Recent approaches in designing bioadhesive materials inspired by mussel adhesive protein

P Kord Forooshani and BP Lee*
October 11, 2016
Journal of Polymer Science Part A: Polymer Chemistry, 55, 9-33, 2017.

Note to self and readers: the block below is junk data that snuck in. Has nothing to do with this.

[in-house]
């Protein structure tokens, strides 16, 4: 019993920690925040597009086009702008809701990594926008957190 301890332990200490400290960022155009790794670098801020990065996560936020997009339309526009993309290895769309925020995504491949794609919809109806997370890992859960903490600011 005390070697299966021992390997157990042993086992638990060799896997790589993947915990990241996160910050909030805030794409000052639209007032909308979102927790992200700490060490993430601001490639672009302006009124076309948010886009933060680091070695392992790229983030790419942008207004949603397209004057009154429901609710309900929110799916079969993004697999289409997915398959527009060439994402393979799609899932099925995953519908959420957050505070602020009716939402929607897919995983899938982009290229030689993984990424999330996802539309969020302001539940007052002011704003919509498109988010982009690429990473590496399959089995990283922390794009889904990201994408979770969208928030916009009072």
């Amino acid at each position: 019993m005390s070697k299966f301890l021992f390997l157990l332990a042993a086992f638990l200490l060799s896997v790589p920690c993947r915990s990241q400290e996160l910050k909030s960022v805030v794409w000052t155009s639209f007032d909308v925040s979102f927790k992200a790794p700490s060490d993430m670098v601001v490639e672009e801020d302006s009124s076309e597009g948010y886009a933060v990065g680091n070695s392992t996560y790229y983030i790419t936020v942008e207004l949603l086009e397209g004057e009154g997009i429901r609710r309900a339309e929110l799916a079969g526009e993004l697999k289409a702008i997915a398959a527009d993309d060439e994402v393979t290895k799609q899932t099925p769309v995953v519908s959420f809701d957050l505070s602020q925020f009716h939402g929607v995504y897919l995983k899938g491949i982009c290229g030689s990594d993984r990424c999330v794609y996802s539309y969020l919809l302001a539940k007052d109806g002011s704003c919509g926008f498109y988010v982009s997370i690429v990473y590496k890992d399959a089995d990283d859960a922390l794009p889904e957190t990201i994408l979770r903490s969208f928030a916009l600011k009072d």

Marine mussels secret protein-based adhesives, which enable them to anchor to various surfaces in a saline, intertidal zone. Mussel foot proteins (Mfps) contain a large abundance of a unique, catecholic amino acid, Dopa, in their protein sequences. Catechol offers robust and durable adhesion to various substrate surfaces and contributes to the curing of the adhesive plaques. In this article, we review the unique features and the key functionalities of Mfps, catechol chemistry, and strategies for preparing catechol-functionalized polymers. Specifically, we reviewed recent findings on the contributions of various features of Mfps on interfacial binding, which include coacervate formation, surface drying properties, control of the oxidation state of catechol, among other features. We also summarized recent developments in designing advanced biomimetic materials including coacervate-forming adhesives, mechanically improved nano- and micro-composite adhesive hydrogels, as well as smart and self-healing materials. Finally, we review the applications of catechol-functionalized materials for the use as biomedical adhesives, therapeutic applications, and antifouling coatings.



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